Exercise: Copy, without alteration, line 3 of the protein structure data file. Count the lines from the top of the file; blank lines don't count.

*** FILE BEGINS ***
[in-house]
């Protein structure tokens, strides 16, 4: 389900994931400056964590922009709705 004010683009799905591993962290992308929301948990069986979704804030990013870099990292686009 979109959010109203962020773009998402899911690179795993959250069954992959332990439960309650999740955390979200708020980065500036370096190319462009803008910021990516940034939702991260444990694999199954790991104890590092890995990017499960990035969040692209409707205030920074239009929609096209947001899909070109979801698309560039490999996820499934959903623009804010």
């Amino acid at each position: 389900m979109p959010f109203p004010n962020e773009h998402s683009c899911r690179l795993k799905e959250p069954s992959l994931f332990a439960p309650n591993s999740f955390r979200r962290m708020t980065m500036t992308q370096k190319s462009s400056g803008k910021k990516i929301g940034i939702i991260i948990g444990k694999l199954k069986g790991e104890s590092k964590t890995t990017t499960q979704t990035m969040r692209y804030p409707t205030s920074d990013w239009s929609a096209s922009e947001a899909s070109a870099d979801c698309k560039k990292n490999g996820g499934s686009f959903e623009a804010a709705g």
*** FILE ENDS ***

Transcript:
């Amino acid at each position: 389900m979109p959010f109203p004010n962020e773009h998402s683009c899911r690179l795993k799905e959250p069954s992959l994931f332990a439960p309650n591993s999740f955390r979200r962290m708020t980065m500036t992308q370096k190319s462009s400056g803008k910021k990516i929301g940034i939702i991260i948990g444990k694999l199954k069986g790991e104890s590092k964590t890995t990017t499960q979704t990035m969040r692209y804030p409707t205030s920074d990013w239009s929609a096209s922009e947001a899909s070109a870099d979801c698309k560039k990292n490999g996820g499934s686009f959903e623009a804010a709705g």